Top 10 reasons not to discharge your patient

Our editorial advisor examines length of stay.


1. The patient is a space-occupying lesion. If your service has caps, you really appreciate this reason, especially on a Friday afternoon when you have a hot date later. If you were to actually ever discharge a patient, you would be faced with the grim reality of having to admit one. You know how much easier a follow-up visit is than a discharge and an admission; compare a few minutes to a few hours. Of course, if you have no cap, like most real-world non-resident service hospitalists, this strategy would only lead to astronomical service sizes, premature balding and piles.

2. You go off service tomorrow. You are currently doing the one-week-on/one-week-off mambo, and it's Sunday. Tomorrow you are going to an intensive review course in Hawaii, where you plan to spend every waking hour concentrating on the course material. The patient has been in the hospital for 27 days and nobody has touched the discharge summary since a compulsive colleague did an update on day 3. You could spend the next three hours teeing up discharge plans, but it's Sunday, so everything is closed. You could write 15 prescriptions, review the entire chart and summarize it into concise, meaningful, hospital-course prose. You could convince the patient that this is the window of opportunity to leave, and be a hero to your partner coming on tomorrow. Or you could come up with some lame excuse for not discharging and go home now to iron your Speedo and practice your ukulele. You choose.

Photo courtesy of James S Newman
Photo courtesy of James S. Newman.

3. The patient's been in the hospital for 90 days. What's one more? The patient just came out of the ICU a few days ago and the transfer summary was 12 pages long, written by a second-year medical student. It could take hours to really understand what's going on. Think of a test they might need, maybe an electromyography or a positron emission tomography scan that can't be done till Monday, then order it. Then go up to the call room and take a nap. You've earned it.

4. Nobody is paying attention to your length of stay. You are not employed by the hospital; their bottom line is not your concern. You're independent, baby, and you do what you want. When that pesky case manager comes a-calling, quoting utilization review criteria and telling you it's time to discharge, you order a random glucose level assuring it's postprandial, then point out the RMG of 251 does not meet discharge screens. It's great to know the rules. It might be a few thousand bucks a day to the hospital, but it's a neat $37.50 SH2 to you!

5. It's too much effort. Discharging a patient properly is a bucketload of work. You've got to reconcile medications; communicate with the patient, family and primary care provider; write prescriptions; author discharge summaries; speak with the rest of the family that wasn't present the first time; write the prescriptions you missed; fill out return-to-work forms; handle “Just one more question doc….” Why go to all the trouble?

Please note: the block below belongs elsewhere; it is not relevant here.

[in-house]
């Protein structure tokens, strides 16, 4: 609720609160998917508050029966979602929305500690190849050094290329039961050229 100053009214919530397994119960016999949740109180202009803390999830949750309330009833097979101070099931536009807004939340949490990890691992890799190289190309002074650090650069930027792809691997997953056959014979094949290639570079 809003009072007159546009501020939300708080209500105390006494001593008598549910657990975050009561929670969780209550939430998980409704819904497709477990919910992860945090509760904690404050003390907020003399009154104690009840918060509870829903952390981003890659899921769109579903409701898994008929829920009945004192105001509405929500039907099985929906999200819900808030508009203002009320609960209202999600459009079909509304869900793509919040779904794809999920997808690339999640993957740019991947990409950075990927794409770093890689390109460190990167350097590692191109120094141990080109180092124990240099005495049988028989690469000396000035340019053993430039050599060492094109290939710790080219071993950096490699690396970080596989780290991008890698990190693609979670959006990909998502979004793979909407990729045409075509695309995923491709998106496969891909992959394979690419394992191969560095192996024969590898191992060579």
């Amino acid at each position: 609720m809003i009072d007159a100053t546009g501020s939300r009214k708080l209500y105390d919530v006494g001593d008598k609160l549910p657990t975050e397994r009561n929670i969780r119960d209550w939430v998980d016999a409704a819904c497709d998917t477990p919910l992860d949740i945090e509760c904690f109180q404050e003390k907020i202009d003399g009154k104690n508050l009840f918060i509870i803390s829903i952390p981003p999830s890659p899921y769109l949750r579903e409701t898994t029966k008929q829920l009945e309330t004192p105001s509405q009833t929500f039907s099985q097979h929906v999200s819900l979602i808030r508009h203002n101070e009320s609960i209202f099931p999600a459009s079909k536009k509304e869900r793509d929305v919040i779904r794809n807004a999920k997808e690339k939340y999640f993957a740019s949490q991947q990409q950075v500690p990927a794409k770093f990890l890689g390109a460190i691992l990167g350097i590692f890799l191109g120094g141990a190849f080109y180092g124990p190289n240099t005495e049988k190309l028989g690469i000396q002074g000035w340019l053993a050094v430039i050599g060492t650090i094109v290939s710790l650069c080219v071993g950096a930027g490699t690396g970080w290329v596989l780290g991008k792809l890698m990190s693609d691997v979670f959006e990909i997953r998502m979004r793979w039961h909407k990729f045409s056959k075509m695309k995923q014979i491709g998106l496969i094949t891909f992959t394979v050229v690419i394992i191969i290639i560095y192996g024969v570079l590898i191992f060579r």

6. The patient is just going to get readmitted anyway. A low readmission rate is the Holy Grail of hospital medicine. If you discharge, you run the risk of readmission, and there goes your rating. Your management is so suboptimal that most of your patients spend more time in-house than out-of-house. This may begin to affect the hospital's Medicare payments. If you don't discharge them, they can't bounce back. End of story.

7. You have no idea what's wrong with the patient. It's very hard to pick a billing code when you don't have a diagnosis. After a while, discharging every patient with a diagnosis of fatigue might raise a red flag. Leave the patient in the hospital so one of your more clinically adept colleagues can come up with something. Maybe it's Lassa fever or leprosy.

8. The patient does not want to leave. Ever. There is nothing harder than a “sticky” patient. He just loves the food and personal service and talking with you three times a day. You could go through the drama of calling the utilization or legal office and serving him with a letter of non-coverage...or you could take the passive approach and hope the next one on service has more strongly girded loins than you. Besides, the patient does not want placement, his family is out of town till next week, and he forgot his car keys.

9. One more day and the patient will get nursing home coverage. OK, nobody would ever do this. There is not a hospitalist in good standing who would ever keep a patient an extra day so they would qualify for coverage of post-hospital care. When they are ready to leave, they leave. Really.

10. You are a foreign agent trying to sink the U.S. health care system. Perhaps you are not really an agent from Lower Slobovia trying to undermine the sanctity and fiscal soundness of the American health care system (cue patriotic music). However, every little bit makes a difference. Unneeded testing, extra days in the hospital, unnecessary procedures, they all add up to drain the well, and the level's pretty low right now as it is. In the words of the late singer Otis Redding, “You don't miss your water till your well runs dry.”